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Postgres Views in Django

At my first job, we worked with a lot of data. I quickly found that when there's a lot of data, there are bound to be some long, convoluted SQL queries. Many of ours contained multiple joins, conditionals, and filters. One of the ways we kept the complexity manageable was to create Postgres views for common queries.

Postgres views allow you to query against the results of another query. Views can be composed of columns from one or more tables or even other views, and they are easy to work with in a Django app. In this article, you’ll learn about the two different types of Postgres views and how to decide when and if you should use them. Finally, you’ll create a view and set up a Django app to use it.

PostgreSQL views made of data from columns in multiple tables

Why Postgres views?

One reason to use a view is that they help cut down on complexity.

For example, your customer data may be spread across several tables: a customers table, an emails table, and an addresses table. Addresses could reference more data in a cities and states table. This is an effective schema for your data, but you have to join all these tables every time you want to get a complete view of a customer. This may not be bad if you only do this occasionally, but it’s quite cumbersome if you’re going to query it often. Even if you only want two or three records, you still need to perform all these joins.

You can solve this problem by creating a view that looks like this:

CREATE VIEW complete_customer_data AS
  concat(customers.first_name,' ', customers.last_name) AS customer_name,
  addresses.street_address AS street,
  addresses.zip_code AS zip,, AS city
  states.state AS state,
FROM customers
  INNER JOIN addresses ON = addresses.customer_id
  INNER JOIN cities ON addresses.city_id =
  INNER JOIN state ON cities.state_id =;

As you can see, a view is just a query. Now, if you want to query all your customers from “Chicago,” you can query the view, which is much easier to write and more readable.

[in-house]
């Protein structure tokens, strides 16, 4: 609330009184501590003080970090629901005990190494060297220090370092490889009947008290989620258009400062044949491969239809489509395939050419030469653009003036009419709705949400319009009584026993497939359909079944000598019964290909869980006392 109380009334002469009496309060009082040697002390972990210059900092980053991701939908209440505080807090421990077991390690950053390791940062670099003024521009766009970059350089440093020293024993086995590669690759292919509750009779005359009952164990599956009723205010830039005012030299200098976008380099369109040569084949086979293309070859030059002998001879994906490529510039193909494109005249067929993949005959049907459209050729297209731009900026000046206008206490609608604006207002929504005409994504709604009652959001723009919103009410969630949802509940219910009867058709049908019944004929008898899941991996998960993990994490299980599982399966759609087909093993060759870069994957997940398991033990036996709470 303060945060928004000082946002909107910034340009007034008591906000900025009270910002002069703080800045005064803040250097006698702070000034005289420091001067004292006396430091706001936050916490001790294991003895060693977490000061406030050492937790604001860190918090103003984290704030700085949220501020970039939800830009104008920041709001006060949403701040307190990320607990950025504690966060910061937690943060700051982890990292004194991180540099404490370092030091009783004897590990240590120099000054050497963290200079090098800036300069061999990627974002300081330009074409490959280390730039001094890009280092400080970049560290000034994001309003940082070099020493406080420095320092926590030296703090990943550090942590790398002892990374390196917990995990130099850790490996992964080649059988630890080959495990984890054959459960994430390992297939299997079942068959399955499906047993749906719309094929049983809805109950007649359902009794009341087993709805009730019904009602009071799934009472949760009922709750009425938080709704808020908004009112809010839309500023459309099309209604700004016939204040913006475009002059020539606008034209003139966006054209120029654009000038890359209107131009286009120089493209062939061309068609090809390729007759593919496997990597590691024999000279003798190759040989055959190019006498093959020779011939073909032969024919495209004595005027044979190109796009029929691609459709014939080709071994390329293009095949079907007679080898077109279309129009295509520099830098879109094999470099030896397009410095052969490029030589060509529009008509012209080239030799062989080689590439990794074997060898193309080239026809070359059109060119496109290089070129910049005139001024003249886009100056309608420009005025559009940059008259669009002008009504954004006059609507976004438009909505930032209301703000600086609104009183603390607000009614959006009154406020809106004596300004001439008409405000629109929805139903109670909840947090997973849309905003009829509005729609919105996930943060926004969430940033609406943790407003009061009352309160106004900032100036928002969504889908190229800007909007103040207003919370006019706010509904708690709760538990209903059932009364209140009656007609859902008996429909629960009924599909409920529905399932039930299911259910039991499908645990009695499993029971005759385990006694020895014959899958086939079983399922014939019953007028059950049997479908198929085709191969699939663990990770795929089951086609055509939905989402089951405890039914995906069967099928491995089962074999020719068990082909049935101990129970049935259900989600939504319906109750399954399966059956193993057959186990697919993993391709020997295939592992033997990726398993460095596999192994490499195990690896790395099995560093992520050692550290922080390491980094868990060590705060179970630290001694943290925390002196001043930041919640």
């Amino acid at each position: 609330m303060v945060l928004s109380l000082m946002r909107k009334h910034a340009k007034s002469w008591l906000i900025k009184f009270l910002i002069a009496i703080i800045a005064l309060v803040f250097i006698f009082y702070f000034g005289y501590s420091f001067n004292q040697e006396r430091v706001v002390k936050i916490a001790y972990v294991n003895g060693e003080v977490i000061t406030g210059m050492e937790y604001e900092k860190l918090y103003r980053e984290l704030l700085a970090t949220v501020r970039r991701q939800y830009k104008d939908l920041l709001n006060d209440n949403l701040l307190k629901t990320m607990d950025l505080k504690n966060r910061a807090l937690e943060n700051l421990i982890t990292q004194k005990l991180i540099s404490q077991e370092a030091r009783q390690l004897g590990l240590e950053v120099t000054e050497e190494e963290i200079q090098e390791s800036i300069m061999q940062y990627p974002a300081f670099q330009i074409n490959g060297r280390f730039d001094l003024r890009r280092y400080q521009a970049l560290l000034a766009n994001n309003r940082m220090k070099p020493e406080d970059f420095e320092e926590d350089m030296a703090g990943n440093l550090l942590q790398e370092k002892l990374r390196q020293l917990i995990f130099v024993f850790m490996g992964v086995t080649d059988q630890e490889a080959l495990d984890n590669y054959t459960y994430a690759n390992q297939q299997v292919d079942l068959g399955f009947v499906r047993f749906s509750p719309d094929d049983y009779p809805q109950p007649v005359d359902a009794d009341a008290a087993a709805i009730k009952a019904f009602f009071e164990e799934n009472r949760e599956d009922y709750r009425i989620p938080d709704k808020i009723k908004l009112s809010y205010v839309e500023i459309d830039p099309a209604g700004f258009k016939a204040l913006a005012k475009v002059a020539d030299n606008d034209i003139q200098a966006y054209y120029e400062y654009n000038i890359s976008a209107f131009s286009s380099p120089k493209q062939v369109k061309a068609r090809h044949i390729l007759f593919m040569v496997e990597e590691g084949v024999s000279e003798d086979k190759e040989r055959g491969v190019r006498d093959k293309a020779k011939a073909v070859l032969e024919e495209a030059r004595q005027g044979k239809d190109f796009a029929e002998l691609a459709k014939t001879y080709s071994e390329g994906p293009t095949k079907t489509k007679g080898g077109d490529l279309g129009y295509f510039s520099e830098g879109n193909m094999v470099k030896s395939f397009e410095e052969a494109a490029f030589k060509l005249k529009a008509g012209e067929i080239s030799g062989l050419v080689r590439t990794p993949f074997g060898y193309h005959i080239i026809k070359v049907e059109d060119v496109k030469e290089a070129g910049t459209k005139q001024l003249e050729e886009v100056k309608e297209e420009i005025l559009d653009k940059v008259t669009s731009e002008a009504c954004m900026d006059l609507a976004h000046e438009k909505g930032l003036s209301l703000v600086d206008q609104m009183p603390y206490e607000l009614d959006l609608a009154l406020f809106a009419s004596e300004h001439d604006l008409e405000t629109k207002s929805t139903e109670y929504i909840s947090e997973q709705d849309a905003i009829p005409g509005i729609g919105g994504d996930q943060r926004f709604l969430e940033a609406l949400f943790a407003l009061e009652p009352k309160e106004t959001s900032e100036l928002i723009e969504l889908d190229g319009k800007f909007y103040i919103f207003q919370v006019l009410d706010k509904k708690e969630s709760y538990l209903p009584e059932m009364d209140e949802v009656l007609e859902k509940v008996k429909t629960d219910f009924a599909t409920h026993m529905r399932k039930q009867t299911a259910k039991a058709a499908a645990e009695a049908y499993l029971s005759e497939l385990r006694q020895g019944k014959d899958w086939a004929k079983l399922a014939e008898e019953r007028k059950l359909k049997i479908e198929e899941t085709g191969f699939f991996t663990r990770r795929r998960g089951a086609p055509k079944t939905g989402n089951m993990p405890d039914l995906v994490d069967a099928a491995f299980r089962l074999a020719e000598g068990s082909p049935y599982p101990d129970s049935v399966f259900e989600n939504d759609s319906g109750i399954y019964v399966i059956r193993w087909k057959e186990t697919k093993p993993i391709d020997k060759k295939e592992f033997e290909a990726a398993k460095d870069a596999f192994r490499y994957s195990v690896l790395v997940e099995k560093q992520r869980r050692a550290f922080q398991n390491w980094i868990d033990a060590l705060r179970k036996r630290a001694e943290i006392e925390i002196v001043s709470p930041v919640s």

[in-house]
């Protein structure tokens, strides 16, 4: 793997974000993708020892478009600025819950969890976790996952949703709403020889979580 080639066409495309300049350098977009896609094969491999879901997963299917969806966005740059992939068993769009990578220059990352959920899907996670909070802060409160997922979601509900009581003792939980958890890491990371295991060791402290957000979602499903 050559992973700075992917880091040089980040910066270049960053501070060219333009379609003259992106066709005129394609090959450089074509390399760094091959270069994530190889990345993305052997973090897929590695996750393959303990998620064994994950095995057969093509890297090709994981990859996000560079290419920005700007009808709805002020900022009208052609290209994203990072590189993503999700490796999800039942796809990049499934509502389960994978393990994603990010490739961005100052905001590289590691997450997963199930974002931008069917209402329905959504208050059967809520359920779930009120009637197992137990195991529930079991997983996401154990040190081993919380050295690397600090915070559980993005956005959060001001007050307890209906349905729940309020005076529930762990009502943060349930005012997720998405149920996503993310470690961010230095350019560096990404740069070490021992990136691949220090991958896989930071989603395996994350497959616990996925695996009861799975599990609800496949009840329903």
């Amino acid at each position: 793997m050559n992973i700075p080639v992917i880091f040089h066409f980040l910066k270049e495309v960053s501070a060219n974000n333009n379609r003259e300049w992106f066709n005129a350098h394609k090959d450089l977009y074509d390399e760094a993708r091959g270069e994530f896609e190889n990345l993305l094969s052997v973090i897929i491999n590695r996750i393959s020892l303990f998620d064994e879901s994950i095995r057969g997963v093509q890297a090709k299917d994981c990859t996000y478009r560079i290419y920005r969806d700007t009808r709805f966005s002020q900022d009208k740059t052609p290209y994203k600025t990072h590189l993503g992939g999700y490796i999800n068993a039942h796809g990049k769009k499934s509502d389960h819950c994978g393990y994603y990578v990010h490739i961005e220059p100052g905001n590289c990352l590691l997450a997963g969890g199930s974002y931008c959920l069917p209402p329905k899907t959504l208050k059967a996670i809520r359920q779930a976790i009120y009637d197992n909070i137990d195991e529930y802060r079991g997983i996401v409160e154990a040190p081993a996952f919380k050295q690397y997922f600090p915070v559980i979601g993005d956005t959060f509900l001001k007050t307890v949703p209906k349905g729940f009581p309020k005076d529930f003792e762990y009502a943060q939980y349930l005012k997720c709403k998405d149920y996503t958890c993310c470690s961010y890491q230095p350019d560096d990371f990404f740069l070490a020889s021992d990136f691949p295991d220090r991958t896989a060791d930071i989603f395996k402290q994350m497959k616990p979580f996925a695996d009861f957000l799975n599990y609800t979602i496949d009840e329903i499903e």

SELECT * FROM complete_customer_data 
WHERE city = 'Chicago';

Materialized Views in Postgres

Views are great for simplifying code, but with large datasets, you're not really saving any time when you run them because a view is only as fast as its underlying query. For costly queries and large datasets, this can be a drawback.

A better solution when performance is a concern might be to create a materialized view. Materialized views allow you to cache the results of the query on disk in a temporary table. This makes running queries against the view much faster.

The drawback to materialized views is that the cached results do not automatically update when the data in the base tables changes. So in the example above, if a customer changed their address and we made our view a materialized view, we would not see the change until we refreshed the view. This reruns the query and caches the new results. You’ll see an example of this in the next section.

Creating a Materialized View in Postgres

Imagine you have an online store and want to send out coupons to customers, offering them different deals based on how often they shop and where they live.

You will start with a query that tracks customers by order frequency, how much they ordered, and where they are ordering from. Rather than rewriting this query each time, you can create a view that allows you to find a subset of customers. For example, you might want to see all customers who live in Texas that have bought more than three products in the past five months. Since this query needs to check against all of your customers and all of their orders, it will take a long time to run, so use a materialized view that you can refresh as often as you need to.

CREATE MATERIALIZED VIEW customer_order_volume AS
  concat(, '-', AS unique_id,
  concat(customers.first_name,' ', customers.last_name) AS customer_name, 
  orders.created_on AS purchase_date, AS city,
  addresses.state AS state,
  count(products.product_name) AS order_size,
  sum(products.product_cost) AS order_cost
FROM orders
  INNER JOIN customers ON orders.customer_id =
  INNER JOIN products_orders po ON = po.order_id
  INNER JOIN products ON po.product_id =
  INNER JOIN addresses ON addresses.customer_id = orders.customer_id
GROUP BY customer_name, purchase_date, city, state;

This view combines the customer_id and order_id to create a unique identifier for each row. This will help you out later in the tutorial.

You can query materialized views the same way you queried the regular view, but this time, the view’s results have been cached, so the underlying query doesn’t run again.

SELECT * FROM customer_order_volume
WHERE state in ('TX', 'IL', 'OH')
ORDER BY state;

When you want to refresh the data, run:

REFRESH MATERIALIZED VIEW customer_order_volume;

Refreshing a view like this is the fastest method, but you risk blocking other connections trying to read from the view during the refresh. If you want to be able to refresh the view without interrupting read access, you’ll need to do a concurrent refresh:


This only works if your view has a unique identifier: a column or comma separated list of columns from the view. You need to explicitly set it by creating an index on your materialized view:

CREATE UNIQUE INDEX ON customer_order_volume(unique_id);

You can also remove the view if you don't need it anymore:

DROP VIEW customer_order_volume;

Using Postgres Views in Django and Python

First, the bad news: as of this writing, Django's ORM cannot create views for you. You’ll have to write some raw SQL for Django to run during the migration.